In the TG line used, β2-AR expression is controlled by α-MHC promoter.14 Before α-MHC is downregulated in hypertrophied and failing hearts,33 34 it is likely that the transgene is downregulated after the development of LV hypertrophy and failure. We recently found a 40% reduction in human β2-AR mRNA level and receptor density in the LV of the TG mice with aortic stenosis for 8 weeks (unpublished data, 1999). However, such a reduced level of β2-AR overexpression is still enough to maintain an activated β-adrenergic system in these TG mice, indicated by higher levels of dP/dt and HR in the TG mice in which cardiac function could be measured, and to result in adverse outcomes.
In sham-operated TG mice, the interstitial collagen content of the LV was moderately higher than in WT controls. This has not been reported previously. We did not find cardiac hypertrophy in sham-operated TG mice. A preliminary study (A. Yatani, PhD, G.P. Szigeti, PhD, S. Liggett, MD, PhD, G.W. Dorn II, MD, PhD, unpublished observations, 1999) reported that hypertrophy, estimated by the patch-clamp technique (cell capacitance), may exist in β2-AR TG mice without aortic banding. Thus, further studies are necessary to explore the phenotype of this TG model.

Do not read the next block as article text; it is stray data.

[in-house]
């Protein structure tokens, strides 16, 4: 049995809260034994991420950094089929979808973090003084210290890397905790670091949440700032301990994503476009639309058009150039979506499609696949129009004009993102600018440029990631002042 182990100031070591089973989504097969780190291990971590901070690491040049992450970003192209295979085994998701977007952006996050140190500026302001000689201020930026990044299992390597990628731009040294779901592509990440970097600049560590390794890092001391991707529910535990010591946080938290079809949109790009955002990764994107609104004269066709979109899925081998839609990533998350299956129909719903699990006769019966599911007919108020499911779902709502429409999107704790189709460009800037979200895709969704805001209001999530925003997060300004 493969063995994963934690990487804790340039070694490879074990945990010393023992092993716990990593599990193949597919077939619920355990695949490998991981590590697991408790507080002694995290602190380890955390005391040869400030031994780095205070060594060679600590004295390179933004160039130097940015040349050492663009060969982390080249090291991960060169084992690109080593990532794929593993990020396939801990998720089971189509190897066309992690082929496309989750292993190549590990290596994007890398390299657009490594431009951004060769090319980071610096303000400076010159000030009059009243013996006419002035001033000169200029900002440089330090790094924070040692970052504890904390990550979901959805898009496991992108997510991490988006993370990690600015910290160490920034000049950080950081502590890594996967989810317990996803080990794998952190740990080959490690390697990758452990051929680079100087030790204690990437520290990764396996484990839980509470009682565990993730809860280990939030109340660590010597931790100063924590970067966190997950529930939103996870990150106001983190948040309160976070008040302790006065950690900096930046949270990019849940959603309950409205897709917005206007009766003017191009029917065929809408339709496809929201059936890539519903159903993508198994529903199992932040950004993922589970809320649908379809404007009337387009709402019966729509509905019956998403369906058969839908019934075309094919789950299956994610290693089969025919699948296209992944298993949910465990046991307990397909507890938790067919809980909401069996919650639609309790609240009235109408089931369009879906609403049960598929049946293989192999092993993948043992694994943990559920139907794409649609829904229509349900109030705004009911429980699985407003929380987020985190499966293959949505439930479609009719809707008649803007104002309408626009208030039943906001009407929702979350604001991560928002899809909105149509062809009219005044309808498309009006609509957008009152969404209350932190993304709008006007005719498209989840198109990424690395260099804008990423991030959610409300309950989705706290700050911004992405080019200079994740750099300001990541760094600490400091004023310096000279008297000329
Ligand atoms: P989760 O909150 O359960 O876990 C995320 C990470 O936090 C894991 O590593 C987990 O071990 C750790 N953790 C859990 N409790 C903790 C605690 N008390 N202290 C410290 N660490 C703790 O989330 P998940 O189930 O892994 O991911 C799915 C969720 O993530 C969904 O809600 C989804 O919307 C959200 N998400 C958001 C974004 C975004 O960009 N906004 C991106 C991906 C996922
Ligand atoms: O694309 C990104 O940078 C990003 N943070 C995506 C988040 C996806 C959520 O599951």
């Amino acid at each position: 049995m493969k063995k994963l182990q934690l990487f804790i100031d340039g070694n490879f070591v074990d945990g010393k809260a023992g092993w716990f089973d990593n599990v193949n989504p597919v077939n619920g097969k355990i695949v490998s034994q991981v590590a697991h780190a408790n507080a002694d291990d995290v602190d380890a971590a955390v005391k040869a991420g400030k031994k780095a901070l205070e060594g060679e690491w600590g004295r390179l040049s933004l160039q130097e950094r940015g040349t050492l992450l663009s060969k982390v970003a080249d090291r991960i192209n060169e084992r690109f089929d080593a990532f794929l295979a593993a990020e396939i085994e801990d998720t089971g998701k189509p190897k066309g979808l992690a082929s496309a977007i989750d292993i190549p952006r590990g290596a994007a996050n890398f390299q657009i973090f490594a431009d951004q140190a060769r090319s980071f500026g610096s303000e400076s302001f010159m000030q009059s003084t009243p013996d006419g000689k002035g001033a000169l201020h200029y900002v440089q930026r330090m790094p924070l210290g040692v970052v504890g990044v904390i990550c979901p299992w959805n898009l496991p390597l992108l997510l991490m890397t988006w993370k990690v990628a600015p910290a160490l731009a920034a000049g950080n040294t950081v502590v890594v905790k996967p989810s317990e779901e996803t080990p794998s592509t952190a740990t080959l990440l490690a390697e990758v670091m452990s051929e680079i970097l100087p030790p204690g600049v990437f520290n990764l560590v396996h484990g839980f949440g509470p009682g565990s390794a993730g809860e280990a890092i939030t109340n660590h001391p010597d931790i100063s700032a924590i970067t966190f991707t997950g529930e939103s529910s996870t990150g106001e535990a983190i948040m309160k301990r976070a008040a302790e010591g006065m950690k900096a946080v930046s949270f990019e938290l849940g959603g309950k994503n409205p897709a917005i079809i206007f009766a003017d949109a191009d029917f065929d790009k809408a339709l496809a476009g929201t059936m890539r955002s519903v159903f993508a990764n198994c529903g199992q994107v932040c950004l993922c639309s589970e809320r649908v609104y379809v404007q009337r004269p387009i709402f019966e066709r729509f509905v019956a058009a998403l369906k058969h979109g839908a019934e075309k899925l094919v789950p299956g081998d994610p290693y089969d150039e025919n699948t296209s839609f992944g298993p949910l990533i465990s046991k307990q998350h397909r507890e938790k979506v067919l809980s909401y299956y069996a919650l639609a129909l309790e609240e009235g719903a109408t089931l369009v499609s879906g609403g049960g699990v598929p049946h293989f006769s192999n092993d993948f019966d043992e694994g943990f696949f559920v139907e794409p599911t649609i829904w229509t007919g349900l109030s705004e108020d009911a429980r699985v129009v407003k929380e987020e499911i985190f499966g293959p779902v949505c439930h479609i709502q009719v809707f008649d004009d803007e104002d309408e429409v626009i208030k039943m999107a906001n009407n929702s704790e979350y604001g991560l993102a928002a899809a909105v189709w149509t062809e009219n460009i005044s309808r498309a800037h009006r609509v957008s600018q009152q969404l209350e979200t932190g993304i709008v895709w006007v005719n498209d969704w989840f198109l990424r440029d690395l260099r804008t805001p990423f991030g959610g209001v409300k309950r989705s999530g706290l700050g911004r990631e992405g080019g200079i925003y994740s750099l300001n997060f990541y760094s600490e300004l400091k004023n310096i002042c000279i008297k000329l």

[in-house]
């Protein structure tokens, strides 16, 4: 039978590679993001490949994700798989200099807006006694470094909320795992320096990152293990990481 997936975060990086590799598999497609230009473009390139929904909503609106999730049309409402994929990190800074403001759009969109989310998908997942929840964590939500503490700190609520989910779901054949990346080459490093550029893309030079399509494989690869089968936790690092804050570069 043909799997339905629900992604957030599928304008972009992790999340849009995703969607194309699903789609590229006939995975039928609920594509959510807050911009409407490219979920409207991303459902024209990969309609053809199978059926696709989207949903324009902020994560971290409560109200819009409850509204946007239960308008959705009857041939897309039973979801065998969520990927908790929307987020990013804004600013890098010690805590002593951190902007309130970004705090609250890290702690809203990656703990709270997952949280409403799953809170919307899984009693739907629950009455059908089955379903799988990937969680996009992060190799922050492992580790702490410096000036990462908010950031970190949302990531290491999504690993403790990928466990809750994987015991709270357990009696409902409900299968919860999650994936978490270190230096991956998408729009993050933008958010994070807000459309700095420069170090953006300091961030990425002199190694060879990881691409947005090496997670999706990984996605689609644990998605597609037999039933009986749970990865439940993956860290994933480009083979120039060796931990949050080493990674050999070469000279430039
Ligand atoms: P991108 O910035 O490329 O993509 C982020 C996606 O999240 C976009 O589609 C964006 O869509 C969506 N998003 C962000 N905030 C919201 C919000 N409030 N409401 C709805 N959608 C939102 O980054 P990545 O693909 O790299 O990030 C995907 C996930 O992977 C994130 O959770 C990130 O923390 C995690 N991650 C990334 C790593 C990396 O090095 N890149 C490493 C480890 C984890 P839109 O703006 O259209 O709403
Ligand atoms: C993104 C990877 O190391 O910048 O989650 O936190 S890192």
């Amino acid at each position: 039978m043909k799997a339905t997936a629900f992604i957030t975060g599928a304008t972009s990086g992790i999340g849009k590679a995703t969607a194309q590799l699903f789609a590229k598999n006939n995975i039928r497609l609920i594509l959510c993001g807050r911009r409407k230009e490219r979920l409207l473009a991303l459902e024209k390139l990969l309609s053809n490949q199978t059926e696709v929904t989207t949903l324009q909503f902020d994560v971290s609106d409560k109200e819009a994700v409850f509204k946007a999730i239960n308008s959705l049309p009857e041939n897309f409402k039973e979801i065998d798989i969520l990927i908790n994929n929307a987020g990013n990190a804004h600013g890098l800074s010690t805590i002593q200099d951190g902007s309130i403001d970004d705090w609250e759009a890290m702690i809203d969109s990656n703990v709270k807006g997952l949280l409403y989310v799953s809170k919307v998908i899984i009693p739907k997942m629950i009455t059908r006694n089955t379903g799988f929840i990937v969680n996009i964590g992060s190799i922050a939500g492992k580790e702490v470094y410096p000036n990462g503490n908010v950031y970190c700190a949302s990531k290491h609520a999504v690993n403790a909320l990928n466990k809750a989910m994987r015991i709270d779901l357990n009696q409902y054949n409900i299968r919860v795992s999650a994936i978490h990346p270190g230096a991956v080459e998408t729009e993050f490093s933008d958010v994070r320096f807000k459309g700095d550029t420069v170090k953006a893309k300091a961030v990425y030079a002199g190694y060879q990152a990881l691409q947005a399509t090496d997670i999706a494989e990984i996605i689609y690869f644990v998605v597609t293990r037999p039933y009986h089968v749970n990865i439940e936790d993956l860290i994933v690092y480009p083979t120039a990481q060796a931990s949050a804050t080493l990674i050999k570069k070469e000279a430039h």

In conclusion, this study provides evidence that enhanced myocardial contractility caused by ≈200-fold β2-AR overexpression does not provide protection against pressure overload–induced HF. TG mice had a worse prognosis after aortic stenosis, suggesting that cardiac β-adrenergic hyperactivity exacerbates the transition from hypertrophy to failure by pressure overload. This finding does not support the view that β2-AR overexpression could be used as gene therapy,14 at least under the conditions of pressure overload. However, further studies are necessary to see whether this is also true for HF of different origin and whether β2-AR overexpression at a low level is beneficial.
This work was supported by grants from Merck-Sharp and Dohme Research Foundation (Australia) and the Australia National Health and Medical Research Council. We are grateful to Dr R.J. Lefkowitz for providing the transgenic line, and to Elodie Percy, Sharon Harrison, Brian Jones, and the staff at Biological Research Unit for technical help.
- Received March 29, 1999.
- Revision received July 16, 1999.
- Accepted July 20, 1999.
- Copyright © 2000 by American Heart Association